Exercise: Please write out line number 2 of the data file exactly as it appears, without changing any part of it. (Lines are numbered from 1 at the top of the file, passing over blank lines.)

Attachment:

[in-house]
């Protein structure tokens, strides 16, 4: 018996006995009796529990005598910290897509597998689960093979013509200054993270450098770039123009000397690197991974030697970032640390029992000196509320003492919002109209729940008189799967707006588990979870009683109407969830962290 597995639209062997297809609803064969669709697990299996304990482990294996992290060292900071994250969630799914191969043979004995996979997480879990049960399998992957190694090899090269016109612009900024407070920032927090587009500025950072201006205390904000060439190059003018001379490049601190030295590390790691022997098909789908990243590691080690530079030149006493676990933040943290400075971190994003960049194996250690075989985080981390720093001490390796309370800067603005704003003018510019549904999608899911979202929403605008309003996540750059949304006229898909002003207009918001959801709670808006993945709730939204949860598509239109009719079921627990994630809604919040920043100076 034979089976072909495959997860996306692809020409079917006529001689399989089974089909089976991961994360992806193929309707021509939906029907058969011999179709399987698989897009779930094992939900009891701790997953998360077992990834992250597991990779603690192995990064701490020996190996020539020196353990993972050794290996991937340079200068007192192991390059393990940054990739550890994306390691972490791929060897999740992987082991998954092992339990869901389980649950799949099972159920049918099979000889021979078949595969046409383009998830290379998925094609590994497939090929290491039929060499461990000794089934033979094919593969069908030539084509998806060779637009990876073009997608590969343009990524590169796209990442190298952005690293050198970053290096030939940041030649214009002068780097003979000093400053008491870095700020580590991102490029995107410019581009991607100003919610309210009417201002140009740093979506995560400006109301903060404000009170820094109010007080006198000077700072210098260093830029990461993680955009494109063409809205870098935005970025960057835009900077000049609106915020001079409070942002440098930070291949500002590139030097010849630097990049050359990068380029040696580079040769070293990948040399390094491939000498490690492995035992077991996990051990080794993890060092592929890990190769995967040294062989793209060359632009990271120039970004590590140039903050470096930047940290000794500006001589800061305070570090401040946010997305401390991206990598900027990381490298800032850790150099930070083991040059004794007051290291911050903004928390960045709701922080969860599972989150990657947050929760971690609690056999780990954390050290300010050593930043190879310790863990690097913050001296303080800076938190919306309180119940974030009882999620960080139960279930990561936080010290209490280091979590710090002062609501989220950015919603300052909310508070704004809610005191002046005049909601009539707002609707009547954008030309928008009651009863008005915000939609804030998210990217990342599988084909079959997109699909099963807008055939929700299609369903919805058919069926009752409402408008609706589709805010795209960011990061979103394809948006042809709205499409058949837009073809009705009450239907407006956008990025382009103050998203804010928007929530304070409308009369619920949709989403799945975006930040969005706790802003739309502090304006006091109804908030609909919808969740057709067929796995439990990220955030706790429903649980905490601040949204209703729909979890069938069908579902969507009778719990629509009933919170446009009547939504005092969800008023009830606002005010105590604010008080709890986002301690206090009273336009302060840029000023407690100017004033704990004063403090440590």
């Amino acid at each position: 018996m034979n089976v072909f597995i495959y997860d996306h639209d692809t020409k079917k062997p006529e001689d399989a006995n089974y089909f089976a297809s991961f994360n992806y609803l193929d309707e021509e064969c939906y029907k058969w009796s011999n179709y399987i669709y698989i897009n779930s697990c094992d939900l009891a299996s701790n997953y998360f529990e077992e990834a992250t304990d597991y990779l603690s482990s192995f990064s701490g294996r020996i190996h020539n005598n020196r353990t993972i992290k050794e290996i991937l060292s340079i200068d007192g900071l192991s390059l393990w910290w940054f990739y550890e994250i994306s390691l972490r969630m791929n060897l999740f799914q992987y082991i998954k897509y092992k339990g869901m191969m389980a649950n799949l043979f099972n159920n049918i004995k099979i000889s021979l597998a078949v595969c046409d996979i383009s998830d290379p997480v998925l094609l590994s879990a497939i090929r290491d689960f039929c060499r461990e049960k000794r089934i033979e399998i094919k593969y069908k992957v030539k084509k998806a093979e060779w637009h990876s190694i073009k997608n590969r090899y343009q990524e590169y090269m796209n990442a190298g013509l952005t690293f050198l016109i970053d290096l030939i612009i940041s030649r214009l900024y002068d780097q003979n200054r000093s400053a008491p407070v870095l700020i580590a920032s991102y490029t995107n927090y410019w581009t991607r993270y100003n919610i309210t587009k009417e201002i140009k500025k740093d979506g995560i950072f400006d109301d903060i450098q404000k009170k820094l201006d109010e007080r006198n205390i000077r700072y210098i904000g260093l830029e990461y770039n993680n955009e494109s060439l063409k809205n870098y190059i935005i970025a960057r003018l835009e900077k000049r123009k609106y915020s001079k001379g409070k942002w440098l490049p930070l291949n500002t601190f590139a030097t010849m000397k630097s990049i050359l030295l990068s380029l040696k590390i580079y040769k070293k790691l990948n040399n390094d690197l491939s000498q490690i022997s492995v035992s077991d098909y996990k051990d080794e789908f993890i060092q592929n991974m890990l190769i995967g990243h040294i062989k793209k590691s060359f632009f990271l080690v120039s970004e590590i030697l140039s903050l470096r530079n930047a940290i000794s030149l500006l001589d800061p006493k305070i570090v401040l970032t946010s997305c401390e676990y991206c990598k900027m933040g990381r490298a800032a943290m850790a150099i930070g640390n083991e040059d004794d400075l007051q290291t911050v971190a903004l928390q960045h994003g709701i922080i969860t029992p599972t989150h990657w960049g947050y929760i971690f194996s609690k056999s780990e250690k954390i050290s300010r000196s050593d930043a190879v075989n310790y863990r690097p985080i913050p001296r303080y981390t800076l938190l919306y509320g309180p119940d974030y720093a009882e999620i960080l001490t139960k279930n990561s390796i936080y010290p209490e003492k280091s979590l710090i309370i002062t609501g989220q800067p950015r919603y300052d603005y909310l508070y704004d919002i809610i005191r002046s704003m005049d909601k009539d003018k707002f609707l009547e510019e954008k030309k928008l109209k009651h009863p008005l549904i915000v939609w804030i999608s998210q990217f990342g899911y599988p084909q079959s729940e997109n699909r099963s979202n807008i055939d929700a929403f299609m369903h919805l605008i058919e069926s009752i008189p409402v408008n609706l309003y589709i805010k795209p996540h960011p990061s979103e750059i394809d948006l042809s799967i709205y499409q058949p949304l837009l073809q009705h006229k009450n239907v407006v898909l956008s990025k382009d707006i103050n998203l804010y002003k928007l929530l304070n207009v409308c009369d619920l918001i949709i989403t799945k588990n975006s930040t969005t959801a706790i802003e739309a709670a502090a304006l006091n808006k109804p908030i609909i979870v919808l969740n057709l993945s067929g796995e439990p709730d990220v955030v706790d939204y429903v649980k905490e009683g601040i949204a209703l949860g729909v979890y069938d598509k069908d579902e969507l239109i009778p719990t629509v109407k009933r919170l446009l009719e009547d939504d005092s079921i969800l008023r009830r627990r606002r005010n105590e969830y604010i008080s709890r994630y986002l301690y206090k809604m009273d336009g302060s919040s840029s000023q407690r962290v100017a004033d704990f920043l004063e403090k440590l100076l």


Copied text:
């Protein structure tokens, strides 16, 4: 018996006995009796529990005598910290897509597998689960093979013509200054993270450098770039123009000397690197991974030697970032640390029992000196509320003492919002109209729940008189799967707006588990979870009683109407969830962290 597995639209062997297809609803064969669709697990299996304990482990294996992290060292900071994250969630799914191969043979004995996979997480879990049960399998992957190694090899090269016109612009900024407070920032927090587009500025950072201006205390904000060439190059003018001379490049601190030295590390790691022997098909789908990243590691080690530079030149006493676990933040943290400075971190994003960049194996250690075989985080981390720093001490390796309370800067603005704003003018510019549904999608899911979202929403605008309003996540750059949304006229898909002003207009918001959801709670808006993945709730939204949860598509239109009719079921627990994630809604919040920043100076 034979089976072909495959997860996306692809020409079917006529001689399989089974089909089976991961994360992806193929309707021509939906029907058969011999179709399987698989897009779930094992939900009891701790997953998360077992990834992250597991990779603690192995990064701490020996190996020539020196353990993972050794290996991937340079200068007192192991390059393990940054990739550890994306390691972490791929060897999740992987082991998954092992339990869901389980649950799949099972159920049918099979000889021979078949595969046409383009998830290379998925094609590994497939090929290491039929060499461990000794089934033979094919593969069908030539084509998806060779637009990876073009997608590969343009990524590169796209990442190298952005690293050198970053290096030939940041030649214009002068780097003979000093400053008491870095700020580590991102490029995107410019581009991607100003919610309210009417201002140009740093979506995560400006109301903060404000009170820094109010007080006198000077700072210098260093830029990461993680955009494109063409809205870098935005970025960057835009900077000049609106915020001079409070942002440098930070291949500002590139030097010849630097990049050359990068380029040696580079040769070293990948040399390094491939000498490690492995035992077991996990051990080794993890060092592929890990190769995967040294062989793209060359632009990271120039970004590590140039903050470096930047940290000794500006001589800061305070570090401040946010997305401390991206990598900027990381490298800032850790150099930070083991040059004794007051290291911050903004928390960045709701922080969860599972989150990657947050929760971690609690056999780990954390050290300010050593930043190879310790863990690097913050001296303080800076938190919306309180119940974030009882999620960080139960279930990561936080010290209490280091979590710090002062609501989220950015919603300052909310508070704004809610005191002046005049909601009539707002609707009547954008030309928008009651009863008005915000939609804030998210990217990342599988084909079959997109699909099963807008055939929700299609369903919805058919069926009752409402408008609706589709805010795209960011990061979103394809948006042809709205499409058949837009073809009705009450239907407006956008990025382009103050998203804010928007929530304070409308009369619920949709989403799945975006930040969005706790802003739309502090304006006091109804908030609909919808969740057709067929796995439990990220955030706790429903649980905490601040949204209703729909979890069938069908579902969507009778719990629509009933919170446009009547939504005092969800008023009830606002005010105590604010008080709890986002301690206090009273336009302060840029000023407690100017004033704990004063403090440590």